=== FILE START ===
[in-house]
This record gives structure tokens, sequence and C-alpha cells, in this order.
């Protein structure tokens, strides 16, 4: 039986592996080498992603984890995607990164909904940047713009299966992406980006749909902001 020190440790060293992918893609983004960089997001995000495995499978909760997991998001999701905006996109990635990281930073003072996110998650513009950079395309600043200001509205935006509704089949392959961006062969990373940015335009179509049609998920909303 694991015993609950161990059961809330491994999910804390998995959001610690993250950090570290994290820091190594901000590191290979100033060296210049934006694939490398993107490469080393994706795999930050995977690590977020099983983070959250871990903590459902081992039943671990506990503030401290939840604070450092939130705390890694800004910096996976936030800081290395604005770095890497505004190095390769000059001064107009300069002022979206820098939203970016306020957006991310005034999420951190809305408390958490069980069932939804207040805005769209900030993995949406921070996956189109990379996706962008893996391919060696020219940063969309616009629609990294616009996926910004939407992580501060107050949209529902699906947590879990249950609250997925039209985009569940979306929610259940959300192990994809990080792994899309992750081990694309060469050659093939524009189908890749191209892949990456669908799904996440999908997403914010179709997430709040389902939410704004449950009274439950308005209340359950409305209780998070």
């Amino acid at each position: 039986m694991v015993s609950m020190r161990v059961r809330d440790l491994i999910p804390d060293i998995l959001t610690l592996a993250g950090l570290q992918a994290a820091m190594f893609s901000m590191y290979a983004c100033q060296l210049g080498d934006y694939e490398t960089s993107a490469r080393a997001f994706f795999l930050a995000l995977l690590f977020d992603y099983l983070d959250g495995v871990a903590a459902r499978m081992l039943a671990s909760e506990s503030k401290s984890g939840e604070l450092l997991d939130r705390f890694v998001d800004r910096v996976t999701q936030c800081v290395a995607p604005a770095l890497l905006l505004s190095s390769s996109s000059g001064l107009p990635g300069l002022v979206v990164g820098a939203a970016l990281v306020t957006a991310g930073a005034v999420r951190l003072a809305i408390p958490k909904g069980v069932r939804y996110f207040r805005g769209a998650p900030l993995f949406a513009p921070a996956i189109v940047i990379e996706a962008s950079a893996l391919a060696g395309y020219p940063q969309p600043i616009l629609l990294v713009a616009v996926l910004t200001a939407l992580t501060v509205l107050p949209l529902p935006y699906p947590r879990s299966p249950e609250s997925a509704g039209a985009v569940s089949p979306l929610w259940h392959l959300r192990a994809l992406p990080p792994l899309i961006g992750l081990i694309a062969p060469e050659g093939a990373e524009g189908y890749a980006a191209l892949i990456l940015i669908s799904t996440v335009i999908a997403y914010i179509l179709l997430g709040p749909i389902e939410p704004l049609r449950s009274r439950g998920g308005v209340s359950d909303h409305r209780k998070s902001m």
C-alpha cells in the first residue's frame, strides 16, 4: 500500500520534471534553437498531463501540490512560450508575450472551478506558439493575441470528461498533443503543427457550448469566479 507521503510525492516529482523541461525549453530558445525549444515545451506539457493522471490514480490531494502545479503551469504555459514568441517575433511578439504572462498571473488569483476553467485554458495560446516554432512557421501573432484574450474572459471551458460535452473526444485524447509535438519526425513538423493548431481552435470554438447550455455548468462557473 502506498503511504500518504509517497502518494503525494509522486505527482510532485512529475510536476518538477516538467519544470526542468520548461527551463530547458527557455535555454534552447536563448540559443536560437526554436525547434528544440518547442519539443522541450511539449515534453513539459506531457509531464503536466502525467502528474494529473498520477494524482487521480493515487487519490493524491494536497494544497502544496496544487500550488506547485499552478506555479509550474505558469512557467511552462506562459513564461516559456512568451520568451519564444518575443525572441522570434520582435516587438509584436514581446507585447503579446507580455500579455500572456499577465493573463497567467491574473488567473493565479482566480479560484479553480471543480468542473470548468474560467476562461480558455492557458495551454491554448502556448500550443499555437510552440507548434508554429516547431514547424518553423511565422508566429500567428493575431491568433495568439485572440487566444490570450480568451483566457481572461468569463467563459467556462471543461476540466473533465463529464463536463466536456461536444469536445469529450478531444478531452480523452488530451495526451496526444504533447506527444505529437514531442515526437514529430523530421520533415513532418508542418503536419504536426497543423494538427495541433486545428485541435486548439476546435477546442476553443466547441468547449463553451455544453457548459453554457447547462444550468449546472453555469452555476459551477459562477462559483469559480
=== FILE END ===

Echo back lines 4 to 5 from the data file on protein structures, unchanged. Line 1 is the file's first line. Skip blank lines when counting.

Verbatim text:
């Amino acid at each position: 039986m694991v015993s609950m020190r161990v059961r809330d440790l491994i999910p804390d060293i998995l959001t610690l592996a993250g950090l570290q992918a994290a820091m190594f893609s901000m590191y290979a983004c100033q060296l210049g080498d934006y694939e490398t960089s993107a490469r080393a997001f994706f795999l930050a995000l995977l690590f977020d992603y099983l983070d959250g495995v871990a903590a459902r499978m081992l039943a671990s909760e506990s503030k401290s984890g939840e604070l450092l997991d939130r705390f890694v998001d800004r910096v996976t999701q936030c800081v290395a995607p604005a770095l890497l905006l505004s190095s390769s996109s000059g001064l107009p990635g300069l002022v979206v990164g820098a939203a970016l990281v306020t957006a991310g930073a005034v999420r951190l003072a809305i408390p958490k909904g069980v069932r939804y996110f207040r805005g769209a998650p900030l993995f949406a513009p921070a996956i189109v940047i990379e996706a962008s950079a893996l391919a060696g395309y020219p940063q969309p600043i616009l629609l990294v713009a616009v996926l910004t200001a939407l992580t501060v509205l107050p949209l529902p935006y699906p947590r879990s299966p249950e609250s997925a509704g039209a985009v569940s089949p979306l929610w259940h392959l959300r192990a994809l992406p990080p792994l899309i961006g992750l081990i694309a062969p060469e050659g093939a990373e524009g189908y890749a980006a191209l892949i990456l940015i669908s799904t996440v335009i999908a997403y914010i179509l179709l997430g709040p749909i389902e939410p704004l049609r449950s009274r439950g998920g308005v209340s359950d909303h409305r209780k998070s902001m």
C-alpha cells in the first residue's frame, strides 16, 4: 500500500520534471534553437498531463501540490512560450508575450472551478506558439493575441470528461498533443503543427457550448469566479 507521503510525492516529482523541461525549453530558445525549444515545451506539457493522471490514480490531494502545479503551469504555459514568441517575433511578439504572462498571473488569483476553467485554458495560446516554432512557421501573432484574450474572459471551458460535452473526444485524447509535438519526425513538423493548431481552435470554438447550455455548468462557473 502506498503511504500518504509517497502518494503525494509522486505527482510532485512529475510536476518538477516538467519544470526542468520548461527551463530547458527557455535555454534552447536563448540559443536560437526554436525547434528544440518547442519539443522541450511539449515534453513539459506531457509531464503536466502525467502528474494529473498520477494524482487521480493515487487519490493524491494536497494544497502544496496544487500550488506547485499552478506555479509550474505558469512557467511552462506562459513564461516559456512568451520568451519564444518575443525572441522570434520582435516587438509584436514581446507585447503579446507580455500579455500572456499577465493573463497567467491574473488567473493565479482566480479560484479553480471543480468542473470548468474560467476562461480558455492557458495551454491554448502556448500550443499555437510552440507548434508554429516547431514547424518553423511565422508566429500567428493575431491568433495568439485572440487566444490570450480568451483566457481572461468569463467563459467556462471543461476540466473533465463529464463536463466536456461536444469536445469529450478531444478531452480523452488530451495526451496526444504533447506527444505529437514531442515526437514529430523530421520533415513532418508542418503536419504536426497543423494538427495541433486545428485541435486548439476546435477546442476553443466547441468547449463553451455544453457548459453554457447547462444550468449546472453555469452555476459551477459562477462559483469559480